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Armene

Armene (Ancient Greek: Ἀρμένη[1] or Ἁρμένη or Ἀρμήνη[2]) was an ancient Greek city[3] on the Black Sea coast of ancient Paphlagonia.[4][1] Xenophon in his Anabasis writes that the Ten Thousand on their return anchored their ships here, and stayed five days.[2] The place belonged to the Sinopians. It was 50 stadia west of Sinope, and had a port.[5] A small river, named Ochosbanes by Marcian of Heraclea,[6] and named also Ochthomanes in the Anonymous Periplus, and Ocheraenus in the Periplus of Pseudo-Scylax, falls into the harbour.

Strabo writes that there was the proverb, "whoever had no work to do walled Armene."[7]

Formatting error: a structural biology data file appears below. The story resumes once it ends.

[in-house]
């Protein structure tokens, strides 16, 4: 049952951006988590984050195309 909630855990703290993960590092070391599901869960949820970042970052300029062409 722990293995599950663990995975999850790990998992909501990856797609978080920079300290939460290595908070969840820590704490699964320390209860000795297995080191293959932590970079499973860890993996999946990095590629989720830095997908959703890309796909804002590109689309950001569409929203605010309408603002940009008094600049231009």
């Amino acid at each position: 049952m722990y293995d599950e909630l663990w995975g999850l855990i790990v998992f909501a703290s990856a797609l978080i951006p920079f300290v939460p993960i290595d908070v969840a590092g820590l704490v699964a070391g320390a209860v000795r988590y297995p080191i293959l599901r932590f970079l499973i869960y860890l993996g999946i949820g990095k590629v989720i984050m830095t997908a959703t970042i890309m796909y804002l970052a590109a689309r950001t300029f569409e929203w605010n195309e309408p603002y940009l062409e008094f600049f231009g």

Its site is located near Akliman in Asiatic Turkey.[4][8]

References

  1. ^ a b Stephanus of Byzantium. Ethnica. s. v. Ἀρμένη.
  2. ^ a b Xenophon. Anabasis. 6.1.15.
  3. ^ Pseudo Scylax, Periplous, § 89
  4. ^ a b Richard Talbert, ed. (2000). Barrington Atlas of the Greek and Roman World. Princeton University Press. p. 86, and directory notes accompanying.
  5. ^ Strabo. Geographica. p. 545. Page numbers refer to those of Isaac Casaubon's edition.
  6. ^ Marcian of Heraclea, Periplus, p. 72.
  7. ^ Strabo, Geography, §12.3.10
  8. ^ Lund University. Digital Atlas of the Roman Empire.

 This article incorporates text from a publication now in the public domainSmith, William, ed. (1854–1857). "Armene". Dictionary of Greek and Roman Geography. London: John Murray.